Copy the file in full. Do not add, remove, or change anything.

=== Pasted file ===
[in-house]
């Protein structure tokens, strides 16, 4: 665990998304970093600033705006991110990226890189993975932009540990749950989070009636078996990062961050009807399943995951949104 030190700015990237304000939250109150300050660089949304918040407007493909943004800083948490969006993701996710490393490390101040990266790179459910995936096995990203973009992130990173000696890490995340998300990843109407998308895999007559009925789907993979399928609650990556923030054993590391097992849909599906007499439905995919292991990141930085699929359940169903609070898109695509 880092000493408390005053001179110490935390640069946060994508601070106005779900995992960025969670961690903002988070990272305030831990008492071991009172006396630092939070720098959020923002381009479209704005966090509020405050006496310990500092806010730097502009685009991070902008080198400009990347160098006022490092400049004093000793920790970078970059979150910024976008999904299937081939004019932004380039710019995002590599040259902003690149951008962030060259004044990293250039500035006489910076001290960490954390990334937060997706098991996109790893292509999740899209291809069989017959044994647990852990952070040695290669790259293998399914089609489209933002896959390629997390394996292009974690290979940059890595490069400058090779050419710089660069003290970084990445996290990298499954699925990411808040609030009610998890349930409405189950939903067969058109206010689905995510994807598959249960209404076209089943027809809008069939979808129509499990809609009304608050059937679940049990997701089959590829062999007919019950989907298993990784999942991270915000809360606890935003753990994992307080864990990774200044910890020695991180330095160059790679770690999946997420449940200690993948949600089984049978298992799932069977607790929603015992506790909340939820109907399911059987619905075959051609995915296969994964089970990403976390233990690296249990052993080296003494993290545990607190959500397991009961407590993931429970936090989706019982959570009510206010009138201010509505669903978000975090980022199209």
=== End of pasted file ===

[in-house]
């Protein structure tokens, strides 16, 4: 665990998304970093600033705006991110990226890189993975932009540990749950989070009636078996990062961050009807399943995951949104 030190700015990237304000939250109150300050660089949304918040407007493909943004800083948490969006993701996710490393490390101040990266790179459910995936096995990203973009992130990173000696890490995340998300990843109407998308895999007559009925789907993979399928609650990556923030054993590391097992849909599906007499439905995919292991990141930085699929359940169903609070898109695509 880092000493408390005053001179110490935390640069946060994508601070106005779900995992960025969670961690903002988070990272305030831990008492071991009172006396630092939070720098959020923002381009479209704005966090509020405050006496310990500092806010730097502009685009991070902008080198400009990347160098006022490092400049004093000793920790970078970059979150910024976008999904299937081939004019932004380039710019995002590599040259902003690149951008962030060259004044990293250039500035006489910076001290960490954390990334937060997706098991996109790893292509999740899209291809069989017959044994647990852990952070040695290669790259293998399914089609489209933002896959390629997390394996292009974690290979940059890595490069400058090779050419710089660069003290970084990445996290990298499954699925990411808040609030009610998890349930409405189950939903067969058109206010689905995510994807598959249960209404076209089943027809809008069939979808129509499990809609009304608050059937679940049990997701089959590829062999007919019950989907298993990784999942991270915000809360606890935003753990994992307080864990990774200044910890020695991180330095160059790679770690999946997420449940200690993948949600089984049978298992799932069977607790929603015992506790909340939820109907399911059987619905075959051609995915296969994964089970990403976390233990690296249990052993080296003494993290545990607190959500397991009961407590993931429970936090989706019982959570009510206010009138201010509505669903978000975090980022199209």